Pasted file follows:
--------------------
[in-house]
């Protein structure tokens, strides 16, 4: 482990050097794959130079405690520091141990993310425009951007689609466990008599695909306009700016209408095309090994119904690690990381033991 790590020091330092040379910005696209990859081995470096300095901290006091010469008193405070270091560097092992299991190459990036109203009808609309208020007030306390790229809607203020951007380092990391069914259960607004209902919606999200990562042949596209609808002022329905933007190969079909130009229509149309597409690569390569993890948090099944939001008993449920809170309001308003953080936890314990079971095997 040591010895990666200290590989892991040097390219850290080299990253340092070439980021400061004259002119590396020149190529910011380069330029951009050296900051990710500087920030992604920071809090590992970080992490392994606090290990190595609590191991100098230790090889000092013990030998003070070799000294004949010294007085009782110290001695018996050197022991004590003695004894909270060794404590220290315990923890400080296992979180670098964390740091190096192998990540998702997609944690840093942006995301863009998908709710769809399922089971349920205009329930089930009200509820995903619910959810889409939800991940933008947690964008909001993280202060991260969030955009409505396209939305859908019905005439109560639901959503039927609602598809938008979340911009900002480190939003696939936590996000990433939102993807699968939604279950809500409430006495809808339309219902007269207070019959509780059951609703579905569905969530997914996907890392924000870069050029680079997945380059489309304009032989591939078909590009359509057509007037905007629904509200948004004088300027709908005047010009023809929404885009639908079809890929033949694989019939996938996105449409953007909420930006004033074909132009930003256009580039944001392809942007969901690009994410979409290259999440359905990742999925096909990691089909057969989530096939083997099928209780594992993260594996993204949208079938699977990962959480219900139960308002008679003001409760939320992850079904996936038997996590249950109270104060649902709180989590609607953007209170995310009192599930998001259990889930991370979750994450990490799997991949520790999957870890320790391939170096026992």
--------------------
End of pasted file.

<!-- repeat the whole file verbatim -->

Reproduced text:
[in-house]
């Protein structure tokens, strides 16, 4: 482990050097794959130079405690520091141990993310425009951007689609466990008599695909306009700016209408095309090994119904690690990381033991 790590020091330092040379910005696209990859081995470096300095901290006091010469008193405070270091560097092992299991190459990036109203009808609309208020007030306390790229809607203020951007380092990391069914259960607004209902919606999200990562042949596209609808002022329905933007190969079909130009229509149309597409690569390569993890948090099944939001008993449920809170309001308003953080936890314990079971095997 040591010895990666200290590989892991040097390219850290080299990253340092070439980021400061004259002119590396020149190529910011380069330029951009050296900051990710500087920030992604920071809090590992970080992490392994606090290990190595609590191991100098230790090889000092013990030998003070070799000294004949010294007085009782110290001695018996050197022991004590003695004894909270060794404590220290315990923890400080296992979180670098964390740091190096192998990540998702997609944690840093942006995301863009998908709710769809399922089971349920205009329930089930009200509820995903619910959810889409939800991940933008947690964008909001993280202060991260969030955009409505396209939305859908019905005439109560639901959503039927609602598809938008979340911009900002480190939003696939936590996000990433939102993807699968939604279950809500409430006495809808339309219902007269207070019959509780059951609703579905569905969530997914996907890392924000870069050029680079997945380059489309304009032989591939078909590009359509057509007037905007629904509200948004004088300027709908005047010009023809929404885009639908079809890929033949694989019939996938996105449409953007909420930006004033074909132009930003256009580039944001392809942007969901690009994410979409290259999440359905990742999925096909990691089909057969989530096939083997099928209780594992993260594996993204949208079938699977990962959480219900139960308002008679003001409760939320992850079904996936038997996590249950109270104060649902709180989590609607953007209170995310009192599930998001259990889930991370979750994450990490799997991949520790999957870890320790391939170096026992």